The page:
The Pour le Mérite gained international fame during World War I. Although it could be awarded to any military officer, its most famous recipients were the pilots of the German Army Air Service (Luftstreitkräfte), whose exploits were celebrated in wartime propaganda. In aerial warfare, a fighter pilot was initially entitled to the award upon downing eight enemy aircraft.[1] Aces Max Immelmann and Oswald Boelcke were the first airmen to receive the award, on January 12, 1916.[1] Although it has been reported that because of Immelmann's renown among his fellow pilots and the nation at large, the Pour le Mérite became known, due to its color and this early famous recipient, as the Blue Max, this story is probably an urban legend.[3]

The number of aerial victories necessary to receive the award continued to increase during the war; by early 1917, it generally required destroying 16 enemy airplanes, and by war's end the approximate figure was 30. However, other aviation recipients included zeppelin commanders, bomber and observation aircrews, and at least one balloon observer.

Although many of its famous recipients were junior officers, especially pilots, more than a third of all awards in World War I went to generals and admirals. Junior officers (army captains and lieutenants and their navy equivalents) accounted for only about 25% of all awards. Senior officer awards tended to be more for outstanding leadership in combat than for individual acts of bravery.

Recipients of the Blue Max were required to wear the award whenever in uniform.

The last new member admitted to this class of the order was flying ace Theo Osterkamp, on 2 September 1918.

The military class of the Pour le Mérite became extinct as a result of Kaiser William II's abdication as King of Prussia and Emperor of Germany on 9 November 1918. This marked the end of the Prussian monarchy and it was never awarded thereafter; however the honour continued to be recognized for, and worn by, previous recipients.

Notable recipients

Kingdom of Prussia

German Empire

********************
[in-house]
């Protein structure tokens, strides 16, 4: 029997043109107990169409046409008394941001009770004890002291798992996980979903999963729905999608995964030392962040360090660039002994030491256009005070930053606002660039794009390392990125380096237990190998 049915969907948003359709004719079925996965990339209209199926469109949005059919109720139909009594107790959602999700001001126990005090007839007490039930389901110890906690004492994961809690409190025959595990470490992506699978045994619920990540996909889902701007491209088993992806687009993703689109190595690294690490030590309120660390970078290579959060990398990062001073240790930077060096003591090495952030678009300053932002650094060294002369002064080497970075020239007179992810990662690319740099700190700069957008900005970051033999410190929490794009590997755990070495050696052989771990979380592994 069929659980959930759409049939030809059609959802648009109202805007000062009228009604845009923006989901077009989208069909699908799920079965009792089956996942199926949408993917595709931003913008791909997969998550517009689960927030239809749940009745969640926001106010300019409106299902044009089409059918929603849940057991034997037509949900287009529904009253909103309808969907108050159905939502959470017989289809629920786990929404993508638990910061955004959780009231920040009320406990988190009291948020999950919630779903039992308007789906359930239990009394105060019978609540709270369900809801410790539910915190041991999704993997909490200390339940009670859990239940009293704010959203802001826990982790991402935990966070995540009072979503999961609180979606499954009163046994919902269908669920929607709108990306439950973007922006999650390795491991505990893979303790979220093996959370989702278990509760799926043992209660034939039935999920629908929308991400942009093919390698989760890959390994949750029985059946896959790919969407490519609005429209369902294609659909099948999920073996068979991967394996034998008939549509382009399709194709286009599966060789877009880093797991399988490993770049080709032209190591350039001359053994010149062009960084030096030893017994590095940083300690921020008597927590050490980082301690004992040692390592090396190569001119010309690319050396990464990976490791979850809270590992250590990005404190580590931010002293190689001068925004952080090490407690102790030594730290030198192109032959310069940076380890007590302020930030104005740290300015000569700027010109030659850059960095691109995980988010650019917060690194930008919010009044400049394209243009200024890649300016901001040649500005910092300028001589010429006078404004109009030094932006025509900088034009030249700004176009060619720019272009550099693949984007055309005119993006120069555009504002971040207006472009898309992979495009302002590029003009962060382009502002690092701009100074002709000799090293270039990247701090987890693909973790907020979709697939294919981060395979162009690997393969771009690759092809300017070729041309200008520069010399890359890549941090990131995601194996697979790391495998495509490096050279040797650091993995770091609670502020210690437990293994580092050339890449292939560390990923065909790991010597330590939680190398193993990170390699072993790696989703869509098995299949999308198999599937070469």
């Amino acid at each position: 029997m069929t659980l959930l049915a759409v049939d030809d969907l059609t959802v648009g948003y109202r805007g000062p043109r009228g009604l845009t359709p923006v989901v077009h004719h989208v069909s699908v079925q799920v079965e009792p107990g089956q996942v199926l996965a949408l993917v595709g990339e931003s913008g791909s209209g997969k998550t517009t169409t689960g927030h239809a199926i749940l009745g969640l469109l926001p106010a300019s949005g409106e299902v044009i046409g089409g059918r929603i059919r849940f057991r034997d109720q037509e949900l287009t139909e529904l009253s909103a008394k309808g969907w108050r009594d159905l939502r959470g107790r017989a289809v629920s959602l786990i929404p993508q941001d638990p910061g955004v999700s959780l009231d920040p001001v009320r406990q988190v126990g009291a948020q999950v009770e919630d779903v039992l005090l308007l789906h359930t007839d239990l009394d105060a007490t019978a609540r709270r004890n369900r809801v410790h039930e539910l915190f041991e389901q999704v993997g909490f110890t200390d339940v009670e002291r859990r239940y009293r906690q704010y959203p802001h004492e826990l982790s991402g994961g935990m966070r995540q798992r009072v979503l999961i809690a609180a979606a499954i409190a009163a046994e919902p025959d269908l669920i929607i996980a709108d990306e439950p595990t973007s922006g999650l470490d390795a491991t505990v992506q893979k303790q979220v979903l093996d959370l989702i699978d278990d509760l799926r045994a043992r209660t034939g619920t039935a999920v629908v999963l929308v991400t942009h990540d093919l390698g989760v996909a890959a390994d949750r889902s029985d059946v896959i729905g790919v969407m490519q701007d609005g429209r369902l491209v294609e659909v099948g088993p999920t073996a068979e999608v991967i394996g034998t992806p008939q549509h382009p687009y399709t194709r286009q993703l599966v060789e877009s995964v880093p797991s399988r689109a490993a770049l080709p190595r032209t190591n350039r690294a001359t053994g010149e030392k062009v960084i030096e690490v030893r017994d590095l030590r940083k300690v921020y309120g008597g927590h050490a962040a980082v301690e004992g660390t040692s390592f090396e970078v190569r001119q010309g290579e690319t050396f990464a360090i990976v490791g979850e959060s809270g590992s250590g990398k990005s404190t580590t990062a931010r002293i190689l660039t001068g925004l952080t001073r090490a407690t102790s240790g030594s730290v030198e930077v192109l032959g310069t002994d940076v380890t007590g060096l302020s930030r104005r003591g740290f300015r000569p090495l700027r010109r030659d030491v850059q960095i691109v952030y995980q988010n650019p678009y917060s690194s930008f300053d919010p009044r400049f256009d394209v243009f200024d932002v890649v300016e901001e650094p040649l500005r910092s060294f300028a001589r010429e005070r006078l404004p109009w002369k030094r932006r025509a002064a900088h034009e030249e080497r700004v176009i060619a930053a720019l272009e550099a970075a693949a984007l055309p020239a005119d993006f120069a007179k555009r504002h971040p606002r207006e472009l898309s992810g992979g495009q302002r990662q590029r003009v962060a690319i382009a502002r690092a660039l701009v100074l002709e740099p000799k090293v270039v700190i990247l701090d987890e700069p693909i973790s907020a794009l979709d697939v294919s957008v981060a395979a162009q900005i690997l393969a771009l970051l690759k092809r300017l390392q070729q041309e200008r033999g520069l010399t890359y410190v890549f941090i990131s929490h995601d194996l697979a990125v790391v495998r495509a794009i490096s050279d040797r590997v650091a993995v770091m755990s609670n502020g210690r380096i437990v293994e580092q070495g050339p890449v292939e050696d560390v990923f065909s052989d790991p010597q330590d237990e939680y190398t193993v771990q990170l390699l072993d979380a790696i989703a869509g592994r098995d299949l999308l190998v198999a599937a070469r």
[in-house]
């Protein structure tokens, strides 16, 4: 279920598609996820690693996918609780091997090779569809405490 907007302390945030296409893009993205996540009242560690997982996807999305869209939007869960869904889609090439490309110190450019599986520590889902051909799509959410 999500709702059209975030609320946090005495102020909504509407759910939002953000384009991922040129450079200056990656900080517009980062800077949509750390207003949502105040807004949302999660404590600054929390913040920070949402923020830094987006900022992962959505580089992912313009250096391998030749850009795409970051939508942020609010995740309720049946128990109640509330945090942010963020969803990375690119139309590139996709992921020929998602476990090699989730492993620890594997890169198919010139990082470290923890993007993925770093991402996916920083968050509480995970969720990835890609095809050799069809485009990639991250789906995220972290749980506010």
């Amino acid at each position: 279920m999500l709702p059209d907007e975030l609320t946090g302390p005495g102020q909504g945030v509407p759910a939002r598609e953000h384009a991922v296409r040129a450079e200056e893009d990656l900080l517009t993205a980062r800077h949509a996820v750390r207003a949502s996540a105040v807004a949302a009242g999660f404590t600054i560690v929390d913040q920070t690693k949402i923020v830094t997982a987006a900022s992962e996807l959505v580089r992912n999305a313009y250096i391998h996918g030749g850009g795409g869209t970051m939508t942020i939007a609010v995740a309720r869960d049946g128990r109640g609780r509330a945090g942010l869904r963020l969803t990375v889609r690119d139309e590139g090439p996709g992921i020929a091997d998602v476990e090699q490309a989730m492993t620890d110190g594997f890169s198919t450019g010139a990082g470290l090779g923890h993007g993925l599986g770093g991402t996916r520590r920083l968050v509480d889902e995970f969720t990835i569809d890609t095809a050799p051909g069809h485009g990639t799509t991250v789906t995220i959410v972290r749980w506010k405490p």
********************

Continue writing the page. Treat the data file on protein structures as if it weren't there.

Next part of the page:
• Otto von Bismarck, Prussian minister president and German chancellor during the unification period; decorated in 1884 with the Pour le Mérite with oak leaves.
  • Leo von Caprivi, Prussian general, decorated in 1871 for merit in the Franco-Prussian War.
  • Alfred Graf von Waldersee, German Field Marshal, decorated August 1901 with the Pour le Mérite with Oak leaves for his services as Allied Supreme Commander in China 1900-1901[4]
  • Friedrich Wilhelm von Lindeiner-Wildau, received the Pour le Mérite for the East Africa campaign of 1905-07.

World War I (air force)

World War I (army)

  • Erwin Rommel, decorated as an Oberleutnant in December 1917, later a Field Marshal and commander of the German Afrika Korps in World War II.
  • Paul von Hindenburg, German field marshal and later President of Germany; awarded the Pour le Mérite in September 1914 and the oak leaves in February 1915.
  • Erich Ludendorff, German general of World War I; awarded the Pour le Mérite in August 1914, one of the earliest World War I awards, for the siege of Liege, Belgium; received the oak leaves in February 1915.
  • Rupprecht, Crown Prince of Bavaria, German field marshal; awarded the Pour le Mérite in August 1915 and the oak leaves in December 1916.
  • Albrecht, Duke of Württemberg, German field marshal; awarded the Pour le Mérite in August 1915 and the oak leaves in February 1918.
  • Werner von Blomberg, decorated as a major in June 1918.
  • Fedor von Bock, decorated as a major in April 1918.
  • Erich von Falkenhayn, Chief of the German General Staff from 1914 to 1916; awarded the Pour le Mérite in February 1915 and the oak leaves in June 1915.
  • Oskar von Hutier, German general awarded the Pour le Mérite in September 1917 and the oak leaves in March 1918.
  • Paul von Lettow-Vorbeck, who led German forces in the guerilla campaign in German East Africa.
  • Otto Liman von Sanders, German general who served as adviser and commander of Ottoman forces in World War I; awarded the Pour le Mérite and the oak leaves simultaneously in January 1916 for his role in the Battle of Gallipoli.